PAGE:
A Living Will is a simple document to complete that outlines your healthcare choices at end of life and when you are no longer able to make those wishes known. It requires an open and frank discussion with your loved ones and your physician. It can clarify and express your desires when you cannot make those requests known to others. It does not come into effect until it has been determined that you are no longer capable of decision making for yourself.

A Durable Power of Attorney for Healthcare allows you to determine a stand-in decision maker if you are unable to speak yourself. They will have the same power as you would. This is usually a spouse, child, or trusted friend who knows your wishes and will carry them out for you, should it become necessary. Again, an open and frank discussion ahead of time makes a crisis much easier to deal with.

Both forms can be changed or updated upon desire of the person completing the documents at any time. It is important that your healthcare choices are known to your family and your physician to avoid unnecessary care or treatment that you would not choose for yourself.

When my mother died, all her documents were in order and it saved my three brothers and me the heartache, disharmony, and family conflict. I have also seen where this has not been the case and families have been torn apart because of lack of planning.  So fire up the internet,make some choices, and let your voice ring out … now, while it is clear and strong.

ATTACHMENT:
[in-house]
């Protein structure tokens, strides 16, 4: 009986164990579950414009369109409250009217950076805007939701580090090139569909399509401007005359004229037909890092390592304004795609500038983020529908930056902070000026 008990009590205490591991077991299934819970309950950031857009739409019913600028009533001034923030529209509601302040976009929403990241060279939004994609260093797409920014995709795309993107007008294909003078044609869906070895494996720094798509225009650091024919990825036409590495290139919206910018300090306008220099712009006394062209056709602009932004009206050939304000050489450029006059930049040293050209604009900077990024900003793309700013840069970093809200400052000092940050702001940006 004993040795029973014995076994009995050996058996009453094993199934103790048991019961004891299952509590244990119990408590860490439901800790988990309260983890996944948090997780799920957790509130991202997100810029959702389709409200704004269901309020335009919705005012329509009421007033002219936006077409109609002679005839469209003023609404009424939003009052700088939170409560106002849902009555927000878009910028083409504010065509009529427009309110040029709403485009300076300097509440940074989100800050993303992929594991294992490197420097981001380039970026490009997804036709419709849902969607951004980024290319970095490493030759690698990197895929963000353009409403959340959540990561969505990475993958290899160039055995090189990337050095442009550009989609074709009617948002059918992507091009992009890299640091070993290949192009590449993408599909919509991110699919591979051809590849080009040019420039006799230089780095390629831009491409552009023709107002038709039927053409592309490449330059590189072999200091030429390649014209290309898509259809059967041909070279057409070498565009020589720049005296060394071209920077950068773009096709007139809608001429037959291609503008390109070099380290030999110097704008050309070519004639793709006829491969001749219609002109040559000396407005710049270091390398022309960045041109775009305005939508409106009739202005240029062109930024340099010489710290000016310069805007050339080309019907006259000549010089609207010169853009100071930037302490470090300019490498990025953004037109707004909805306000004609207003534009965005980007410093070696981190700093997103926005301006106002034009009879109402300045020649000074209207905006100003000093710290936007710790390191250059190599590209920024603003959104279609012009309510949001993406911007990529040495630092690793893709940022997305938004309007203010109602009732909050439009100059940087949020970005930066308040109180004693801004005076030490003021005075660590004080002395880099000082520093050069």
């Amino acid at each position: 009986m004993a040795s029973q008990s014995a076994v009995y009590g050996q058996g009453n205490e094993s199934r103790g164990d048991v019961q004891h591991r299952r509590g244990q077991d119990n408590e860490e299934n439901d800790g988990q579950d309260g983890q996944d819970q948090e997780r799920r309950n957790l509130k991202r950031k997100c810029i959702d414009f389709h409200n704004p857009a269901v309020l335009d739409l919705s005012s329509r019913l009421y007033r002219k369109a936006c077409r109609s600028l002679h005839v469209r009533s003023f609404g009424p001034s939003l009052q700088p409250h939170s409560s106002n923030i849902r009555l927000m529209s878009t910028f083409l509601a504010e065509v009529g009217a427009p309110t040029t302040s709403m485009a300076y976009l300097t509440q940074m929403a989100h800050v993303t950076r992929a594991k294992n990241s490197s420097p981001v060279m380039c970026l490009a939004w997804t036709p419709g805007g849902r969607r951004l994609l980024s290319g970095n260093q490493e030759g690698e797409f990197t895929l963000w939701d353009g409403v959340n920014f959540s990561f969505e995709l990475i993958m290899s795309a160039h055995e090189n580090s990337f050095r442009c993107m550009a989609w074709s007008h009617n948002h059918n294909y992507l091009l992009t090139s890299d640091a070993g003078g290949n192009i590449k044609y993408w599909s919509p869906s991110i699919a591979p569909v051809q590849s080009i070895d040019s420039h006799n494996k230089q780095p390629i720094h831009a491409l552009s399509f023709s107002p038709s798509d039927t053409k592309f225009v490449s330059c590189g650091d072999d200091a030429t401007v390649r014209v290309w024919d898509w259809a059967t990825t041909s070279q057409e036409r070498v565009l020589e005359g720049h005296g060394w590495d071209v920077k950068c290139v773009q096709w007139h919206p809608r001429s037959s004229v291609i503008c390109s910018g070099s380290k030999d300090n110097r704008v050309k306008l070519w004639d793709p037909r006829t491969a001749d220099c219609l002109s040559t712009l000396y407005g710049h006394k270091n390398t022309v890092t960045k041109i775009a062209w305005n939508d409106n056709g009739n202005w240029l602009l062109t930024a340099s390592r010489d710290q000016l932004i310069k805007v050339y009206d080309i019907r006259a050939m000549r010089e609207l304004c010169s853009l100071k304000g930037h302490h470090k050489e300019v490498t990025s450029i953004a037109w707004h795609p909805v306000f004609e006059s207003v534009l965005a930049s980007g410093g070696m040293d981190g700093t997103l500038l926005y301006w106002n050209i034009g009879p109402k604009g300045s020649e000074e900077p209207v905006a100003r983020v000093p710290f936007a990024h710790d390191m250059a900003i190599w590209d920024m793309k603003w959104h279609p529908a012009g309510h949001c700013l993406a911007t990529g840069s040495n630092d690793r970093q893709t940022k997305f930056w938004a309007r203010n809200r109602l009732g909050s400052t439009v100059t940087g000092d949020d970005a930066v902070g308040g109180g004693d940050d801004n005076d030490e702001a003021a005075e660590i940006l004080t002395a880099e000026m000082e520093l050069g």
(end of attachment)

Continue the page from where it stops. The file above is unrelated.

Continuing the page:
Related reading: National Healthcare Decisions Day-Make Your Wishes Known

Minda Jacobsen, RN, MSHA, CHPN
Senior Vice President of Clinical Operations

Advance Care Planning

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Advance Care Planning
A Road Map for Your Loved Ones and Medical Team

Talking about end-of-life healthcare wishes is difficult even in the best of circumstances; however, making decisions for a loved one in an emergency is even more complicated.

End-of-life care planning is the process of making your healthcare wishes known, in the event that something should happen unexpectedly, leaving you unable to communicate your preferences and personal beliefs in healthcare. Part of the planning process includes completing advance directives, which is putting your preferences into writing.

Advance directives are written, legal instructions that are recognized and valid throughout the United States (Living Will and Medical Power of Attorney). Advance directives guide your healthcare provider and loved ones to make appropriate medical choices on your behalf. It is not necessary to have a lawyer fill out an advance directive with you. Once you complete it and have it signed by the required witness, it becomes valid. Also, advance directives do not expire, but if you complete a new one, the previous version is now unacceptable for use.

Another way of thinking about advance care planning is similar to planning a road trip. Most people would not travel to an unfamiliar place without doing some kind of pre-planning. For instance mapping your route, determining attractions and dining preferences, etc. Yet only 30 percent of Americans have a Living Will, a map that guides loved ones and your healthcare provider through the medical treatment you wish to receive if you are unable to communicate.

These open conversations can reduce anxiety about a situation we are all subject to face. If you have not completed your advance directives, now is the time to do so. To find resources on how to start this conversation visit www.goHOSPICE.com.

Kandice Dickinson
Public Relations Specialist
Heart ‘n Home Hospice & Palliative Care, LLC